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SparkFun Logic Level Converter - Single Supply

The SparkFun Single Supply Logic Level Converter is logic level and power supply translator in one small package. This little board breaks out the Texas Instruments TXB0104 4-bit bi-directional voltage-level translator with automatic direction sensing. With this logic level converter you will be able to use your 5V logic microcontroller with 3.3V sensors without the second power supply!

What makes this Logic level converter truly special is the fact that you can supply it with 3.3V and it will create the 5V - meaning you can use your 3.3V system, and convert directly to another 5V sensor - and even power your sensor or other board!

This logic level converter provides 5V to the high side of the TXB0104 and the low side is programmable to 3.3V, 2.5V and 1.8V. Please keep in mind that the default low side voltage is 3.3V.

  • Dimensions: 28.5mm x 26mm (1.12in x 1.02in)

SparkFun Logic Level Converter - Single Supply Product Help and Resources

Single Supply Logic Level Converter Hookup Guide

August 9, 2018

The Single Supply Logic Converter allows you to bi-directionally translate signals from a 5V or 3.3V microcontroller without the need for a second power supply! The board provides an output for both 5V and 3.3V to power your sensors. It is equipped with a PTH resistor footprint for the option to adjust the voltage regulator on the low side of the TXB0104 for 2.5V or 1.8V devices.

Core Skill: Soldering

This skill defines how difficult the soldering is on a particular product. It might be a couple simple solder joints, or require special reflow tools.

1 Soldering

Skill Level: Noob - Some basic soldering is required, but it is limited to a just a few pins, basic through-hole soldering, and couple (if any) polarized components. A basic soldering iron is all you should need.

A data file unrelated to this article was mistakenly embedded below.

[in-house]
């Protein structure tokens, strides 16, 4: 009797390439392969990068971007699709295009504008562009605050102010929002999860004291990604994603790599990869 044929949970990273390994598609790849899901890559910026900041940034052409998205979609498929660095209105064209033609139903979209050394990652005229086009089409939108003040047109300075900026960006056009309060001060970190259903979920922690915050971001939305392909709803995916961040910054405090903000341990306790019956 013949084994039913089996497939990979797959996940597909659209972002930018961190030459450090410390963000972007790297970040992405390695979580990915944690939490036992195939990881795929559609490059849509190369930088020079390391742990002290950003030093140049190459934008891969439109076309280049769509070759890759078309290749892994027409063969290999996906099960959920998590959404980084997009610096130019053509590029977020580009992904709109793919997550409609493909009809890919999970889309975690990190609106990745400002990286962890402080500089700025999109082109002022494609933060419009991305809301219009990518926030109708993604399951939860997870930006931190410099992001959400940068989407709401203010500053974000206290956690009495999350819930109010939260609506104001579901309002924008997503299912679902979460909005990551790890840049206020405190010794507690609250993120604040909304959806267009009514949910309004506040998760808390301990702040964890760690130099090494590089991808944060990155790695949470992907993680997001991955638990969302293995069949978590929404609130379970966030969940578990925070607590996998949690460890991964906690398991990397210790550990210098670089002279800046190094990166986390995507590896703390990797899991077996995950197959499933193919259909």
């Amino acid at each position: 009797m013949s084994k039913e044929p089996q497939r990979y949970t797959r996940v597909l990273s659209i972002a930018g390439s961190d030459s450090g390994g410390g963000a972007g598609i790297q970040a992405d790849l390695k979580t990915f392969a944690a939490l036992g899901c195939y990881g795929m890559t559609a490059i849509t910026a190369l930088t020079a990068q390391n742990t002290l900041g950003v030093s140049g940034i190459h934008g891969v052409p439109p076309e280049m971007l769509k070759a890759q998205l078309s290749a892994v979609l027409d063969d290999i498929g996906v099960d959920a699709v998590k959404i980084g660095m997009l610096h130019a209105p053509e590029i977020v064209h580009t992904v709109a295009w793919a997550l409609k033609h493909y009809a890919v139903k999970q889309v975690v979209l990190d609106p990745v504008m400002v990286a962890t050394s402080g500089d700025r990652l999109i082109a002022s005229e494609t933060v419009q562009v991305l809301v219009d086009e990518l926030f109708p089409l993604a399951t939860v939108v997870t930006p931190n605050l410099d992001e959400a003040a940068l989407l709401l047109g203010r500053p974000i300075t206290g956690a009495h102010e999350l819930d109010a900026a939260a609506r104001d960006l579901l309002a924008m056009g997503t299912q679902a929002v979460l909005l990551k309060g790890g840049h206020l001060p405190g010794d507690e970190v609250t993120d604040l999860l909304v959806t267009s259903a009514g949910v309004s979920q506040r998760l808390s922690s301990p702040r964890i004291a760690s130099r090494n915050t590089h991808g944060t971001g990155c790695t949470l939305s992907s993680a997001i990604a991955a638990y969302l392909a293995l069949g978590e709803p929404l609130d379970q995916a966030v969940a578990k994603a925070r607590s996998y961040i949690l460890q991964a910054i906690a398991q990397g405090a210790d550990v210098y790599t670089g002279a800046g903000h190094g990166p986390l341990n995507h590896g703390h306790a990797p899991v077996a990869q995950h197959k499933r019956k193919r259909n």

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Core Skill: Programming

If a board needs code or communicates somehow, you're going to need to know how to program or interface with it. The programming skill is all about communication and code.

2 Programming

Skill Level: Rookie - You will need a better fundamental understand of what code is, and how it works. You will be using beginner-level software and development tools like Arduino. You will be dealing directly with code, but numerous examples and libraries are available. Sensors or shields will communicate with serial or TTL.
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Core Skill: Electrical Prototyping

If it requires power, you need to know how much, what all the pins do, and how to hook it up. You may need to reference datasheets, schematics, and know the ins and outs of electronics.

2 Electrical Prototyping

Skill Level: Rookie - You may be required to know a bit more about the component, such as orientation, or how to hook it up, in addition to power requirements. You will need to understand polarized components.
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Looking for answers to technical questions?

We welcome your comments and suggestions below. However, if you are looking for solutions to technical questions please see our Technical Assistance page.

  • The voltage divider equation and provided values in the schematic are screwed up. The purpose of R3 is to clamp down the output voltage so it does not go above 3.6V when R1 is removed or not present.

    If you want to put in a fixed value, then you need to remove R3 and either populate R3 (SMD) or R1 (thru-hole) with the value provided in the schematic.

    If you want to add a switch selector for the input voltage, then you want to keep the R3 in place because during switching you may leave the circuit disconnected and the output will rail blowing the IC. Thus, what you want to do is replace R3 with 48.7K resistor, that way the default is 1.8V when the switch breaks before makes. Then add your switch in series with the following values in place of R1, ie parallel with R3: 1.8V = open/inf ohm 2.5V = 39.2K 3.3V = 18.2K

    FYI, from the pictures R3 isn't 13K, it's 12K.

  • What is the advantage of something like this over some MOSFETs with pull-up resistors to handle logic level translation???

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